With a week left at their complex in Arizona, the Royals have winnowed their bullpen competition effectively down to a two-man race, with newcomer Brian Flynn vying against four-year veteran Louis Coleman.
Manager Ned Yost indicated southpaw Franklin Morales is still considered a favorite to make the team despite a recent dip in his effectiveness. Yost has identified both Luke Hochevar and Ryan Madson as candidates to make the opening-day roster, but he conceded on Thursday that each man requires additional time in the minor leagues to sharpen up and rebuild arm strength. Hochevar likely will begin the season on a rehabilitation assignment, while Madson will return to live competition for the first time since 2011.
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The situation involves a variety of factors, ranging from contractual status to physical readiness to actual on-field performance. In deciding between Coleman and Flynn, the club faces the risk of losing a player they value (Coleman) while elevating a player they have limited history with (Flynn).
Coleman is out of options. Flynn is not. In years past, this reality may have hampered Flynn’s chances of making the club, Yost said. But in 2015, the plain has shifted. The team placed Rule 5 pitcher Jandel Gustave on waivers earlier this week and let San Diego claim him. The time for development at the big-league level has passed.
“You go into starting the year, winning game one is just as important as winning game 162,” Yost said. “So we’re going to have to look at it and try to decide what’s best.”
Flynn, 24, spun another scoreless inning on Wednesday night and trimmed his Cactus League ERA to 1.59. A few innings prior, Coleman yielded his second homer of the spring. His ERA rose to 3.72.
The Royals don’t treat spring-training statistics as sacrosanct. But Flynn continues to open eyes with his pitching. He converted into a bullpen role after years as a middling starter in the minors for Detroit and Miami.
“He looks really good,” pitching coach Dave Eiland said. “He’s been our best pitcher in camp, if you want to break it all down.”
Coleman turns 29 in April. He played a sizable role in the team’s bullpen from 2011 to 2013. He bruised a finger on his pitching hand at the outset of spring training last year and never regained his form. He posted a 5.56 ERA, spent parts of the season in the minors and did not earn a spot on their postseason roster.
Yet the organization still tendered Coleman a contract worth $725,000 for this coming season. The Royals still could designate Coleman for assignment and hope he clears the waiver wire. At this time of year, clubs often lack space on their 40-man rosters. A team would most likely need to covet Coleman enough to cut loose another player from its roster. It is a gambit the Royals completed successfully last spring with Carlos Peguero, who snuck through waivers and spent the entire season in Kansas City’s organization.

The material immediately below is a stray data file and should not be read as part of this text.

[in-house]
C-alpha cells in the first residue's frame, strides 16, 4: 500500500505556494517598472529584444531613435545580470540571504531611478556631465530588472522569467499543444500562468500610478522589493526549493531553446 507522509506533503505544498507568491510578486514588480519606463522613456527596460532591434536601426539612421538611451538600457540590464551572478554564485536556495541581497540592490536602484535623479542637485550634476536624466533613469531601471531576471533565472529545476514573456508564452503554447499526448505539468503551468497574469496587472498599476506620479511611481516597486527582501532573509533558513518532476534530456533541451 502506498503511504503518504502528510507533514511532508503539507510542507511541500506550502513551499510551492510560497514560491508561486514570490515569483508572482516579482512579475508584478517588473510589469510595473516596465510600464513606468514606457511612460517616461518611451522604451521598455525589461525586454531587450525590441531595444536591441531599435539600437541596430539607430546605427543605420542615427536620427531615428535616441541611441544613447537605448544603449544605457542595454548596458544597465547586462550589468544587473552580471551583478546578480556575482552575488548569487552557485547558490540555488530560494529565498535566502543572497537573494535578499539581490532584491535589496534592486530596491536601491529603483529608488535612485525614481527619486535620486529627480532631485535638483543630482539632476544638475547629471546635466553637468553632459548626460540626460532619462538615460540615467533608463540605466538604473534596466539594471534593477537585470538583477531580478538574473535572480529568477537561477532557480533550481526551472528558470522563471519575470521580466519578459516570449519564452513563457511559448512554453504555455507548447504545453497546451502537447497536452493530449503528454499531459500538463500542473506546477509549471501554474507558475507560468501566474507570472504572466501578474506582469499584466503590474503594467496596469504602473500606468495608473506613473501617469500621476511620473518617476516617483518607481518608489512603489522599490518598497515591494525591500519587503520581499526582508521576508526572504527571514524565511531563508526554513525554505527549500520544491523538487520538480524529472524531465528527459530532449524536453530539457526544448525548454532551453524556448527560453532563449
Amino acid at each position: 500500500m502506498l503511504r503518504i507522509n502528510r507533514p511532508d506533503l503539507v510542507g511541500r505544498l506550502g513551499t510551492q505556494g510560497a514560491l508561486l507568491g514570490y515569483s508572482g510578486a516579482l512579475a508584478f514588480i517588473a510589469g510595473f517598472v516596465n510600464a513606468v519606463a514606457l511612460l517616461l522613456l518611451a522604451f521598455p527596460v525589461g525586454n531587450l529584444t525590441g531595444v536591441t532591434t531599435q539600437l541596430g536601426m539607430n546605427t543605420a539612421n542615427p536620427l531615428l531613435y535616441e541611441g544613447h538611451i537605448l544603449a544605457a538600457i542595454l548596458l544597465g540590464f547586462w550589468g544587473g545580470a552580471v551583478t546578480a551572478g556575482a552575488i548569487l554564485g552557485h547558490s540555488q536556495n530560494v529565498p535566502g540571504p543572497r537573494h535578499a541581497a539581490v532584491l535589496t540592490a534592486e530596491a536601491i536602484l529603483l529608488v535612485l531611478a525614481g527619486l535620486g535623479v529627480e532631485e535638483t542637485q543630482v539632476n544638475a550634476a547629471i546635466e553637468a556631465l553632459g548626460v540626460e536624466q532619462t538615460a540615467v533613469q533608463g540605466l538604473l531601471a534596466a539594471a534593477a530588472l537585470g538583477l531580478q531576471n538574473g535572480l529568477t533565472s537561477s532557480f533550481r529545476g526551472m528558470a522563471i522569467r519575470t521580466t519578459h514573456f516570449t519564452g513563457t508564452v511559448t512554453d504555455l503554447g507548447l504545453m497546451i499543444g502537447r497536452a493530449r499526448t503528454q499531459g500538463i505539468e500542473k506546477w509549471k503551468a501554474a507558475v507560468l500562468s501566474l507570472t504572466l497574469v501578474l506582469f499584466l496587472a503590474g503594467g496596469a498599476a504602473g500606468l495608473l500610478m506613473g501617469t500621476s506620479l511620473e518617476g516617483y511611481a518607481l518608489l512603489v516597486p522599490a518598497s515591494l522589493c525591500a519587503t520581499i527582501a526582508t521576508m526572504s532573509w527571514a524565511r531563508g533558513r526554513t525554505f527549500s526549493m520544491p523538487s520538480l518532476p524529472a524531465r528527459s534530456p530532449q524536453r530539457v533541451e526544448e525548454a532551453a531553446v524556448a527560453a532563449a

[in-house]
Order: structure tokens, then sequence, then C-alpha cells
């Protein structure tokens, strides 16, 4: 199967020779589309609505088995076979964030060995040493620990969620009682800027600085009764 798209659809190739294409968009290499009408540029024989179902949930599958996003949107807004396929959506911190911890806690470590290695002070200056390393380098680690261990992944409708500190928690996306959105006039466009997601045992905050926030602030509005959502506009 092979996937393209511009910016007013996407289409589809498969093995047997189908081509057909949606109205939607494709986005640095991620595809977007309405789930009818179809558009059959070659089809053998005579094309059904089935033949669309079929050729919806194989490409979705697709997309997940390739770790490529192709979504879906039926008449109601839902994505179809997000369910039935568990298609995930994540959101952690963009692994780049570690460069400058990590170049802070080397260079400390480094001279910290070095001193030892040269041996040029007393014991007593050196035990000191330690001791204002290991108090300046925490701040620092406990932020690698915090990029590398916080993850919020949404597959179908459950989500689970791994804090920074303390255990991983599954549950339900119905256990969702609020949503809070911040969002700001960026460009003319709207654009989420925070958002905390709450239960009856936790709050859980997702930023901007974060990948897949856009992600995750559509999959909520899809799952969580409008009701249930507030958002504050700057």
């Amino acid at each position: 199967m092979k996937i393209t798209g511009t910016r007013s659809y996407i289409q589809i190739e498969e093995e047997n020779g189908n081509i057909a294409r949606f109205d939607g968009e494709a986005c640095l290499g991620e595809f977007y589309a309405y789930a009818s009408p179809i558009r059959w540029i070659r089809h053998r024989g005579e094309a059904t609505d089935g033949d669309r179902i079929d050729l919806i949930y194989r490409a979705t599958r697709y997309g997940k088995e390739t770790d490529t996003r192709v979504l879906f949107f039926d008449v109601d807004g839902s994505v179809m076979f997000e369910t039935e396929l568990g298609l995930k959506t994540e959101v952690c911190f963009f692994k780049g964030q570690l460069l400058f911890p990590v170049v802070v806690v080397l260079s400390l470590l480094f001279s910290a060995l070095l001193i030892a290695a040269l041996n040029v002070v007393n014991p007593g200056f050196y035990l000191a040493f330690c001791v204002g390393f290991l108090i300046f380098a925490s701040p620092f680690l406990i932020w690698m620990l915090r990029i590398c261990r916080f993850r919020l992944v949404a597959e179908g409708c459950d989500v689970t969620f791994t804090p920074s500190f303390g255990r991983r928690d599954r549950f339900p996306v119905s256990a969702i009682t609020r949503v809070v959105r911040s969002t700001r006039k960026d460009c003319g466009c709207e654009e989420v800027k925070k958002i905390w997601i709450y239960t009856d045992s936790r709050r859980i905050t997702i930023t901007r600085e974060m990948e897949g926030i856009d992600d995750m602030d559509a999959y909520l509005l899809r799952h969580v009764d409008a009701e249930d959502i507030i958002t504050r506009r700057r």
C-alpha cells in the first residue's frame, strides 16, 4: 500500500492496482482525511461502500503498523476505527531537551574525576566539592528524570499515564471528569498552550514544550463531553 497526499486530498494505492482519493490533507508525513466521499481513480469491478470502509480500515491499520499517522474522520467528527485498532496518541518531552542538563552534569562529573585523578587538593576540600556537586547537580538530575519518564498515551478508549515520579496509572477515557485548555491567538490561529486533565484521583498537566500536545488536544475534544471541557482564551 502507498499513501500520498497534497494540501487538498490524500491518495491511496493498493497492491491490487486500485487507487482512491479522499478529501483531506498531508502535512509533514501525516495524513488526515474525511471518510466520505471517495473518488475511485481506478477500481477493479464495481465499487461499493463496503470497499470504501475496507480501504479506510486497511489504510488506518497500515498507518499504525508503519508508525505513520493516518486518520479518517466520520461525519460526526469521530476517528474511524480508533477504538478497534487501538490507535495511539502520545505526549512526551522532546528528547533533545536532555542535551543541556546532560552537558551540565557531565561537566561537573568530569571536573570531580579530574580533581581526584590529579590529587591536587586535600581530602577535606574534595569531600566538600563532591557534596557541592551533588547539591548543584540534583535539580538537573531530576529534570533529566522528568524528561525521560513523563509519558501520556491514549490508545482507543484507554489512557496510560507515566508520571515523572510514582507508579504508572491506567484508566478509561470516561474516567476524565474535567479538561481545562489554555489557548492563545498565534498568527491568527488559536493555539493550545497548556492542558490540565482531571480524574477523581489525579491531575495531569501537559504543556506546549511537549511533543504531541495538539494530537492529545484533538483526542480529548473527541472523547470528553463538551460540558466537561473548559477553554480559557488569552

Yost was not exactly effusive when asked about Coleman’s status in the competition.
“Still competing,” Yost said. “He’s in the mix.”
He offered an almost identical assessment of Gustave, who had already been claimed by the Padres when Yost spoke on Thursday morning, but the move had not yet been announced.
Yost expressed little concern about the recent outings from Morales. The White Sox tagged him for four runs. After six scoreless outings to start the spring, Morales lugs around an 8.00 ERA. Yost insisted the club still had faith in Morales’ ability, given his history.
“Spring training’ll fool you,” Yost said. “So you go back on track record, a little bit.”
The Royals also expect both Hochevar and Madson to contribute to the club in 2015. Hochevar is scarcely a year removed from Tommy John surgery. He can still best hitters with his fastball and his curveball, but Yost harbors concerns about his readiness for everyday action. Yost indicated “odds are” Hochevar will start the season on a minor-league rehabilitation assignment, most likely in Class AAA Omaha.
“We have to build the endurance in his arm so that we’re not fearful of using him on back-to-back days,” Yost said. “I’m still not there, in my mind, yet. Because he is so important to us. So we just have to go through this next week and decide ‘Can we protect him early?’”
Hochevar likely will team with Madson in Omaha. At 34, Madson has spent the past three seasons in purgatory wrought by Tommy John surgery in 2012. He sat out all of 2014 and has intrigued Kansas City officials with his play. Madson indicated that he still feels rusty competing during at-bats. At times, he said, he has been throwing without thinking.
Madson yielded three runs in his last outing, which swelled his ERA here to 4.50. Yet Yost and Royals officials remain confident in his potential. Madson believes his contract contains an opt-out clause at the end of camp and another around the middle of May. He said he was unsure of the exact dates, because it is not an option he has much considered. A Royals official declined to reveal the dates.
Yost agrees that Madson needs more time to refine his approach. Yost has been impressed with Madson’s occasional ability to fill up the lower half of the strike zone with 92-mph fastballs and wicked change-ups.
“When he does it, he pops your eyes,” Yost said. “When he makes those pitches, you think, ‘Man, if he could consistently do that, there’s no telling what our bullpen’s going to be like.’
“He’s still in the mix for us. And I really think he’s going to help us this year.”